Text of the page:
Fred Thompson knew he had to hit it out of the park last night — so he did. His campaign is struggling after a sixth place finish in New Hampshire but in pure Thompson style, he did what he had to in last night’s Fox News GOP debate in South Carolina. That included bringing assurance on immigration issues (“we need to be a nation of high fences and wide gates”) and slamming one of his most potent rivals, Mike Huckabee.
Thompson said Huckabee was a “Christian leader” with liberal economic and foreign policies that “model” the Democratic Party. Thompson lambasted Huckabee for receiving the endorsement of the National Education Association (NEA), past support for “taxpayer funded programs for illegals” and saying he would sign a bill to ban smoking nationwide wide. (“So much for federalism,” said Thompson.)
True to their reputation, the candidates battled it out to invoke the name of Ronald Reagan, a supreme advocate of less government and low taxes. Huckabee’s fiscal record hardly mirrors the Reagan model, though his background as a pastor and social conservative attracts Southern voters anyway.
“…We need to make sure that we communicate that our party is just as interested in helping the people who are single moms, who are working two jobs, and still just barely paying the rent as we are the people at the top of the economy,” he said.
Huckabee wasn’t the only one out of place last night. Ron Paul, who was invited to the debate only after receiving 8% of the New Hampshire vote, displayed his lack of understanding of the military by second-guessing on-scene commanders who didn’t fire on Iran speedboats in the incident last Sunday in the Strait of Hormuz. Worse still, Paul seemed to suggest that the American version of the incident — in which a radio transmission from the Iranian boats included a threat, “you will explode in two minutes” — was untrue.
Paul suggested that “voice may not even have come from those vessels” and argued that “there are people in this administration and in Washington DC that are looking for a chance” to go to war….an excuse to bomb Iran.”
Paul received a scattering of applause from the audience and chuckles of disbelief from his opponents — most notably, John McCain, with whom he sparred on national defense.
Mitt Romney suggested Paul “should not be reading as many of [Mahmoud] Achmadinejad’s press releases” and Thompson said if the Iranians had taken “one more step…they would have been introduced to those virgins that they’re looking forward to seeing.”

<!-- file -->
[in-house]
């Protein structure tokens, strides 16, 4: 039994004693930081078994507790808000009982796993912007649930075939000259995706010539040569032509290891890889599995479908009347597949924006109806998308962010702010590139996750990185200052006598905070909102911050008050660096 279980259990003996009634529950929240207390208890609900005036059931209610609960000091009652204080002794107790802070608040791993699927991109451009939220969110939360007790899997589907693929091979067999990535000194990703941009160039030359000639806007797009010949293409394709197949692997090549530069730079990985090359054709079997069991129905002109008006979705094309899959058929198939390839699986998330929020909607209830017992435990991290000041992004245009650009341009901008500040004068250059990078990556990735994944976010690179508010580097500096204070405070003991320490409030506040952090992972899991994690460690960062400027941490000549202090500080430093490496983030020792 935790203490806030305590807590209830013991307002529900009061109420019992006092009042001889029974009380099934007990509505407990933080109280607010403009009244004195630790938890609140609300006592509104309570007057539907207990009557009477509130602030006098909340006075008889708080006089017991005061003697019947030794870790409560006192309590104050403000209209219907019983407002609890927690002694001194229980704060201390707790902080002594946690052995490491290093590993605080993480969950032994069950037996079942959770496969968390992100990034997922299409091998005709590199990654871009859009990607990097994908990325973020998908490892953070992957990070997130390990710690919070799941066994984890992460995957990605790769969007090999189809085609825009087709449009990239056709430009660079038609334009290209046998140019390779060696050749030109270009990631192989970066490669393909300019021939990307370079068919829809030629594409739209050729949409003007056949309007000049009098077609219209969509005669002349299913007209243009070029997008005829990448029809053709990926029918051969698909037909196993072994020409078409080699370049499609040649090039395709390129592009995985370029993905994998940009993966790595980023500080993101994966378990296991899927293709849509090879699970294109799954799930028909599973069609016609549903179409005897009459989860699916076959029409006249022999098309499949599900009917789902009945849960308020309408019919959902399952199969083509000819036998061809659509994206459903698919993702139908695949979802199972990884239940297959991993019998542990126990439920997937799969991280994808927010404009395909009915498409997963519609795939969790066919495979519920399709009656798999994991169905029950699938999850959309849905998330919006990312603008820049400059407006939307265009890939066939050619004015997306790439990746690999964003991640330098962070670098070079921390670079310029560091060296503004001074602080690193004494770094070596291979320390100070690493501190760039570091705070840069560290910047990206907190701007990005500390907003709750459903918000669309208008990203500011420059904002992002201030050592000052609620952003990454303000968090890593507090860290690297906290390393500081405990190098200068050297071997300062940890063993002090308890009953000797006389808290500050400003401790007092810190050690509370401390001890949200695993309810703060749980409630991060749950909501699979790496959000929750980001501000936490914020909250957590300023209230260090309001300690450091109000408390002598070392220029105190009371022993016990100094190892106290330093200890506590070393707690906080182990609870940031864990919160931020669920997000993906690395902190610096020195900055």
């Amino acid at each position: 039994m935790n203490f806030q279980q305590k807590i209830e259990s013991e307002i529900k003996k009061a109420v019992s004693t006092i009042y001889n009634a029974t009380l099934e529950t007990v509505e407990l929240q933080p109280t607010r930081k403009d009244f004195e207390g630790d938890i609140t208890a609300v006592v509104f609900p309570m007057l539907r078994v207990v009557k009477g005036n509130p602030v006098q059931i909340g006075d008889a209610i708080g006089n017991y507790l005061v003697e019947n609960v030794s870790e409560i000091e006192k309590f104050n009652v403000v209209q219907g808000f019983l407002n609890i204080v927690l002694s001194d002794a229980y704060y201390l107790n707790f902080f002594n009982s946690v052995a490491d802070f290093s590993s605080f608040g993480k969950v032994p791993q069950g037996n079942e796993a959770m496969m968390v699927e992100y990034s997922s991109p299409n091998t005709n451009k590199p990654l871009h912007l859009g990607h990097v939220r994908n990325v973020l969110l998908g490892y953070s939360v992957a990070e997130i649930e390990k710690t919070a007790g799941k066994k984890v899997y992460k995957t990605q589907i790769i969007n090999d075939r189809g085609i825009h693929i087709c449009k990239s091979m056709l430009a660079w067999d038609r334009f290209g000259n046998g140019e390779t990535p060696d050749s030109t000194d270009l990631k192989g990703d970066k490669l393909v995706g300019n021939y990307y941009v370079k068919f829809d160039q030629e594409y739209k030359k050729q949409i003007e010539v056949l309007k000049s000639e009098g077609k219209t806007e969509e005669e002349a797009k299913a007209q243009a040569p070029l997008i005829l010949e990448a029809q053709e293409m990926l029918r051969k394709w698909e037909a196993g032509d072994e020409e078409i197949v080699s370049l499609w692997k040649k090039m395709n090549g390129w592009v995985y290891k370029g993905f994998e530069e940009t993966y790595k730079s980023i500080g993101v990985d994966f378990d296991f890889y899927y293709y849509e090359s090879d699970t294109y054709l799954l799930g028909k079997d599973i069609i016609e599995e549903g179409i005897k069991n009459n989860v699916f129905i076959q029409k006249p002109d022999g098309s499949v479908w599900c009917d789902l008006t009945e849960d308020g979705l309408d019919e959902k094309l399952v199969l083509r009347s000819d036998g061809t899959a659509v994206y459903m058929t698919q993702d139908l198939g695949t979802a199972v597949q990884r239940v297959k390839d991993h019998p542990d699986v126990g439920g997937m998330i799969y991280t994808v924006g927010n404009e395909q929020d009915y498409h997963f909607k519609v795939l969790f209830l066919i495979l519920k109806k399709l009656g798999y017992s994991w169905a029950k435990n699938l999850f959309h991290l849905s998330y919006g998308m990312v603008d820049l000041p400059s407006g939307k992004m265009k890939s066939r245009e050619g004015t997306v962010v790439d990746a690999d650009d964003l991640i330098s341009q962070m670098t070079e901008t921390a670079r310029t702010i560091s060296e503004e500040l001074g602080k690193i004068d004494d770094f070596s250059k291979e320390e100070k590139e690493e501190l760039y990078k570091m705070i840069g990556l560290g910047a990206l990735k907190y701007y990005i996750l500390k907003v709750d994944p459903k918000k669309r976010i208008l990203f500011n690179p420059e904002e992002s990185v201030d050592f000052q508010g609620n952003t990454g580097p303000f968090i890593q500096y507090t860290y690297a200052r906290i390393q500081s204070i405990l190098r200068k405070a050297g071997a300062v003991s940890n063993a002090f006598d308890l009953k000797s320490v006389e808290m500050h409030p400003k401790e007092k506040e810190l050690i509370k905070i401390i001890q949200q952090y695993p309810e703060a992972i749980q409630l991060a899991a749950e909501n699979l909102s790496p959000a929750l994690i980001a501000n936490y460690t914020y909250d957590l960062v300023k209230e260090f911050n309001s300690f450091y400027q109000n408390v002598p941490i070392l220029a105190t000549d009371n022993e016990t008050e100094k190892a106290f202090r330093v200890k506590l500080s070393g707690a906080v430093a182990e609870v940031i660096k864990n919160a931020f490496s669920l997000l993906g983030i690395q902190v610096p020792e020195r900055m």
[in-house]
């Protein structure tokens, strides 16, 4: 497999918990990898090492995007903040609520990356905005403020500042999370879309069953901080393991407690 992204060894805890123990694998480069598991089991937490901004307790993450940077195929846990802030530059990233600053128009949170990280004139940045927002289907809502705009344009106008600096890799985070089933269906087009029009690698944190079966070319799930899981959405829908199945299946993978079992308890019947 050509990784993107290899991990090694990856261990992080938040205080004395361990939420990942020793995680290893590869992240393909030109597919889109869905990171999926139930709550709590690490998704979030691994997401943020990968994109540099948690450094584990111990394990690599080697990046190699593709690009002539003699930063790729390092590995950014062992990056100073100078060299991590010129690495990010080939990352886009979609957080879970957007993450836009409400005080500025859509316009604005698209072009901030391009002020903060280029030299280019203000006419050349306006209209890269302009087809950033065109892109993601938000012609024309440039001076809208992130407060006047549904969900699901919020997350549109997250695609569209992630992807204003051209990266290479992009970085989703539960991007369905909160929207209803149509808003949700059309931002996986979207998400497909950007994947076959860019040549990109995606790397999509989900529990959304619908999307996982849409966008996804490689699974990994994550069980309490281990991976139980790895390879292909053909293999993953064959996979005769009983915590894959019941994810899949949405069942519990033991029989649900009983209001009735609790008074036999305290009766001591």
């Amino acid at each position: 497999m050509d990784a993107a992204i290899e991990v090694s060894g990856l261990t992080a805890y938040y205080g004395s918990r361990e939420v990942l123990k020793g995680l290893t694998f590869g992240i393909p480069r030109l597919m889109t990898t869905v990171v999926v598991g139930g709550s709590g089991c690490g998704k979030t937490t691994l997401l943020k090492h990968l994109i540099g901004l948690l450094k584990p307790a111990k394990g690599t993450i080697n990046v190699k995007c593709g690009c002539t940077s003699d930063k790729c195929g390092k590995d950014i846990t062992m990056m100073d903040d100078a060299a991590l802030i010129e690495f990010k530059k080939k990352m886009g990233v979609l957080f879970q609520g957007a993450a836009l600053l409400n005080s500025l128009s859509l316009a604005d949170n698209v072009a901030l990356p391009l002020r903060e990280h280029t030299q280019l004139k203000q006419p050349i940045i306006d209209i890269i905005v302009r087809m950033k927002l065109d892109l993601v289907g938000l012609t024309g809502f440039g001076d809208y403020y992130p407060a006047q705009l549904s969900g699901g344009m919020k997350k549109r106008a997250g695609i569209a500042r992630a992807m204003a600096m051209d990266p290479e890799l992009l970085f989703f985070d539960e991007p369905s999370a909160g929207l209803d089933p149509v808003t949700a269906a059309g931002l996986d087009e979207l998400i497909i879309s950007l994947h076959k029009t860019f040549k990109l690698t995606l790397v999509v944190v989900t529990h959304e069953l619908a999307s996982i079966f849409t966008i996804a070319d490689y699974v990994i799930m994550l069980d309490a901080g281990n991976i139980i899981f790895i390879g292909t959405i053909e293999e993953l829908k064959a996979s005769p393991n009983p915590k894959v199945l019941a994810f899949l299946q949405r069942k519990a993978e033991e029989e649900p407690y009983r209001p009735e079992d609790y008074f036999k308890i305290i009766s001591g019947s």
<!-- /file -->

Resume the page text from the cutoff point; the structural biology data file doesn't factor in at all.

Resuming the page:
Much of the debate centered on a threatening Iran and an unstable Pakistan, among other foreign policy issues. McCain, who won New Hampshire and possesses that most experience personally and politically in this area, defended the surge and applauded Gen. David Petraeus (“should have been Time’s Man of the Year.”)
Candidates did not go after McCain hard, despite his revived campaign status. In fact a Fox News poll today shows McCain leading the pack with 25% over Huckabee’s 18% in South Carolina. South Carolina is a pivotal state because since 1980, no candidate has won the nomination without winning there first. McCain must stick to his A-game because he still rubs conservatives wrong on immigration issues. But as time dwindles, voters may choose experience over rhetoric. McCain’s entire campaign is based on his experience and judgment on the war front.
Rudy Giuliani, who placed low in both Iowa and New Hampshire, didn’t make much of a showing. He relied as usual on his more moderate appeal, due to his social liberalism, and advocated he could master a “broad inclusive outreach”, implying a victory over Democrats if he were the Republican nominee.
Questions on the economy, in light of Michigan’s constant issues in that area stumped the candidates. Romney claimed the country could be headed toward a recession while McCain disagreed. But all seemed hesitant to answer economic questions confidently — perhaps afraid to introduce any version of government intervention that might betray economic conservatism.
Thompson had it best with his immigration lines, hitting McCain, Huckabee and Giuliani in one punch when he said he disagreed with last year’s amnesty bill, tuition for illegal immgrants and sanctuary cities. Those three candidates supported each measure respectively.
A Fox News focus group after the debate found that Thompson won the debate overwhelmingly. If Thompson can do well in Michigan and South Carolina, he could become he new frontrunner.